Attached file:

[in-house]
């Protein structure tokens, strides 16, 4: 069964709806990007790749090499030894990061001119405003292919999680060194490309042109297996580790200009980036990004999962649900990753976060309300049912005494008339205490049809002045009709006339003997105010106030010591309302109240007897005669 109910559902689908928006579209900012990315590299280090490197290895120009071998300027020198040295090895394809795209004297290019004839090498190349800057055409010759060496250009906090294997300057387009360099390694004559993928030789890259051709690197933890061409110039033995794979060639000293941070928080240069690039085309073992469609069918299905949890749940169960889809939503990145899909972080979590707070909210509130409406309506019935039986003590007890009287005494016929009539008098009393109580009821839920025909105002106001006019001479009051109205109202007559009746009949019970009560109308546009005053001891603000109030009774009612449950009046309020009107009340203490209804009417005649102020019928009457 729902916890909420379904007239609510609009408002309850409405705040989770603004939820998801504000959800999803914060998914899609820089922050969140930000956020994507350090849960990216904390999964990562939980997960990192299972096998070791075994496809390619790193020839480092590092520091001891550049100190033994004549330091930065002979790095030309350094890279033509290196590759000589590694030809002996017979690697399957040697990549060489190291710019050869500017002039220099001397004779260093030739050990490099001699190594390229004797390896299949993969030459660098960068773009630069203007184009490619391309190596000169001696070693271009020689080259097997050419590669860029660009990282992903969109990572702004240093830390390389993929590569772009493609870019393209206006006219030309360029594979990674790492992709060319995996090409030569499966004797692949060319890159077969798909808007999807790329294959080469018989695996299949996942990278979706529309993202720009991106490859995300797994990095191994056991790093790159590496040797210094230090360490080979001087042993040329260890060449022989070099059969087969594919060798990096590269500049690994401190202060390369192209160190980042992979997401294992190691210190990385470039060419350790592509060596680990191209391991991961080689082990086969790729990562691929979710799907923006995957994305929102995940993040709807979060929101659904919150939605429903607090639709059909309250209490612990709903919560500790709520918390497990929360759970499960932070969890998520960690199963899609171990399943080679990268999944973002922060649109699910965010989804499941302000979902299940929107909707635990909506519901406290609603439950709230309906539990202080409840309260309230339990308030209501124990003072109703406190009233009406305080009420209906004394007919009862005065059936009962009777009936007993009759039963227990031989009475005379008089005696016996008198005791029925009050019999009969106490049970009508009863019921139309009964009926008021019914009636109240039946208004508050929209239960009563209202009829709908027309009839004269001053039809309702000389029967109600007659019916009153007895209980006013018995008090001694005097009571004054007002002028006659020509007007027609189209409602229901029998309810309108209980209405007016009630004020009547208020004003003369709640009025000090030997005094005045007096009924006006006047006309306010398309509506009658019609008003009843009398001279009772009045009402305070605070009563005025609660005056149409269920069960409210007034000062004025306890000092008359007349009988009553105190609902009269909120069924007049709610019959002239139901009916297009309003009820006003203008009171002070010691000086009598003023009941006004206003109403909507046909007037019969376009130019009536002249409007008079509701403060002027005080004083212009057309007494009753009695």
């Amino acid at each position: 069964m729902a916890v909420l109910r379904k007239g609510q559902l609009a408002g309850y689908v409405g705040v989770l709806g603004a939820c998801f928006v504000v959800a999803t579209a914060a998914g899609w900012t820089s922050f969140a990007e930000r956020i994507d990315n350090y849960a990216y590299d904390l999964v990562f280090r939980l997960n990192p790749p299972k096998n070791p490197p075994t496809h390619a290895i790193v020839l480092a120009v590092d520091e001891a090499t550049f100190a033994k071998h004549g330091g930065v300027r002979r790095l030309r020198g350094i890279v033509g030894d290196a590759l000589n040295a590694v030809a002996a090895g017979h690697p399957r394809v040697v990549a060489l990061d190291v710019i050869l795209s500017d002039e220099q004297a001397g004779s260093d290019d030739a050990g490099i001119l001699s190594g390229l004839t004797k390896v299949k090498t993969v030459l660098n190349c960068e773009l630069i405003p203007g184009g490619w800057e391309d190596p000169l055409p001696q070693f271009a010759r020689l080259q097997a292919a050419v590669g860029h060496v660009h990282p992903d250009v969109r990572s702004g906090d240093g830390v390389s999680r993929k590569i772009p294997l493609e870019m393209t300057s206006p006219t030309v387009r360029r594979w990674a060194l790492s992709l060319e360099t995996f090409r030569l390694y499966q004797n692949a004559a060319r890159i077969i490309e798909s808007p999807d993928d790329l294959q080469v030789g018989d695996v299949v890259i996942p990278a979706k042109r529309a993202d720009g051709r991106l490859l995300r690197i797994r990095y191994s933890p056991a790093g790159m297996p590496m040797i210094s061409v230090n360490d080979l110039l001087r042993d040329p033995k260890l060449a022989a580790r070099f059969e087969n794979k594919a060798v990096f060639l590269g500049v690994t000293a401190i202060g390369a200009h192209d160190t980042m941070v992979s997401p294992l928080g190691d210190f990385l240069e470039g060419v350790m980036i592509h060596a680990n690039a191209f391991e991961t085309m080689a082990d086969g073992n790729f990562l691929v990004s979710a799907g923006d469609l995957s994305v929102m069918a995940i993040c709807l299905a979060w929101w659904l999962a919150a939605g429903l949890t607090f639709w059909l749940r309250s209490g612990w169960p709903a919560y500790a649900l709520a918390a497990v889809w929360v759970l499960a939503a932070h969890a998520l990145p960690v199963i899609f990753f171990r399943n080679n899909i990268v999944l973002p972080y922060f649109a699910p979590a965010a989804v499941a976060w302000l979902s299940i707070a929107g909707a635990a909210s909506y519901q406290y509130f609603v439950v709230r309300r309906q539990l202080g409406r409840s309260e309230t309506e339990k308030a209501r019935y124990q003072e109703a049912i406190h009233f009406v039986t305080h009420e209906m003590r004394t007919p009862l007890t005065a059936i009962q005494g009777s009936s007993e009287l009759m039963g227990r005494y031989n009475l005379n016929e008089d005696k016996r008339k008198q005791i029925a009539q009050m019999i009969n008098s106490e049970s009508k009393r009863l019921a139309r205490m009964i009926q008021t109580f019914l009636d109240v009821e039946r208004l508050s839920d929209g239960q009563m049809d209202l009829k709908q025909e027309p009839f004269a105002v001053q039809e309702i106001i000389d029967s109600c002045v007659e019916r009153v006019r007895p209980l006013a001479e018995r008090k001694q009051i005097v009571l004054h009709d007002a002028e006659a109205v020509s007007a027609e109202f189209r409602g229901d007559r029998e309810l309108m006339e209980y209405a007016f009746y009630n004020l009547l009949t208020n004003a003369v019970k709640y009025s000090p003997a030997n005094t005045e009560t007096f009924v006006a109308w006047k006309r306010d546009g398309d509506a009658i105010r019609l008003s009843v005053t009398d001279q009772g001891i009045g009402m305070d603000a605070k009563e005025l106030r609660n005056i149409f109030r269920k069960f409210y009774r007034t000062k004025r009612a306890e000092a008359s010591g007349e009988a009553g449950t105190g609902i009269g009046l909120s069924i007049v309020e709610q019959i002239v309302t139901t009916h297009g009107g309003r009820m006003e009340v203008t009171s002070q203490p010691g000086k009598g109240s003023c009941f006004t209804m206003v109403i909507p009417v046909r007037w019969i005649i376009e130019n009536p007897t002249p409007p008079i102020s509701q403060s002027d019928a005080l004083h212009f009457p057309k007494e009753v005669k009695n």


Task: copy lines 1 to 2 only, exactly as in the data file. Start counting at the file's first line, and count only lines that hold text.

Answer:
[in-house]
């Protein structure tokens, strides 16, 4: 069964709806990007790749090499030894990061001119405003292919999680060194490309042109297996580790200009980036990004999962649900990753976060309300049912005494008339205490049809002045009709006339003997105010106030010591309302109240007897005669 109910559902689908928006579209900012990315590299280090490197290895120009071998300027020198040295090895394809795209004297290019004839090498190349800057055409010759060496250009906090294997300057387009360099390694004559993928030789890259051709690197933890061409110039033995794979060639000293941070928080240069690039085309073992469609069918299905949890749940169960889809939503990145899909972080979590707070909210509130409406309506019935039986003590007890009287005494016929009539008098009393109580009821839920025909105002106001006019001479009051109205109202007559009746009949019970009560109308546009005053001891603000109030009774009612449950009046309020009107009340203490209804009417005649102020019928009457 729902916890909420379904007239609510609009408002309850409405705040989770603004939820998801504000959800999803914060998914899609820089922050969140930000956020994507350090849960990216904390999964990562939980997960990192299972096998070791075994496809390619790193020839480092590092520091001891550049100190033994004549330091930065002979790095030309350094890279033509290196590759000589590694030809002996017979690697399957040697990549060489190291710019050869500017002039220099001397004779260093030739050990490099001699190594390229004797390896299949993969030459660098960068773009630069203007184009490619391309190596000169001696070693271009020689080259097997050419590669860029660009990282992903969109990572702004240093830390390389993929590569772009493609870019393209206006006219030309360029594979990674790492992709060319995996090409030569499966004797692949060319890159077969798909808007999807790329294959080469018989695996299949996942990278979706529309993202720009991106490859995300797994990095191994056991790093790159590496040797210094230090360490080979001087042993040329260890060449022989070099059969087969594919060798990096590269500049690994401190202060390369192209160190980042992979997401294992190691210190990385470039060419350790592509060596680990191209391991991961080689082990086969790729990562691929979710799907923006995957994305929102995940993040709807979060929101659904919150939605429903607090639709059909309250209490612990709903919560500790709520918390497990929360759970499960932070969890998520960690199963899609171990399943080679990268999944973002922060649109699910965010989804499941302000979902299940929107909707635990909506519901406290609603439950709230309906539990202080409840309260309230339990308030209501124990003072109703406190009233009406305080009420209906004394007919009862005065059936009962009777009936007993009759039963227990031989009475005379008089005696016996008198005791029925009050019999009969106490049970009508009863019921139309009964009926008021019914009636109240039946208004508050929209239960009563209202009829709908027309009839004269001053039809309702000389029967109600007659019916009153007895209980006013018995008090001694005097009571004054007002002028006659020509007007027609189209409602229901029998309810309108209980209405007016009630004020009547208020004003003369709640009025000090030997005094005045007096009924006006006047006309306010398309509506009658019609008003009843009398001279009772009045009402305070605070009563005025609660005056149409269920069960409210007034000062004025306890000092008359007349009988009553105190609902009269909120069924007049709610019959002239139901009916297009309003009820006003203008009171002070010691000086009598003023009941006004206003109403909507046909007037019969376009130019009536002249409007008079509701403060002027005080004083212009057309007494009753009695």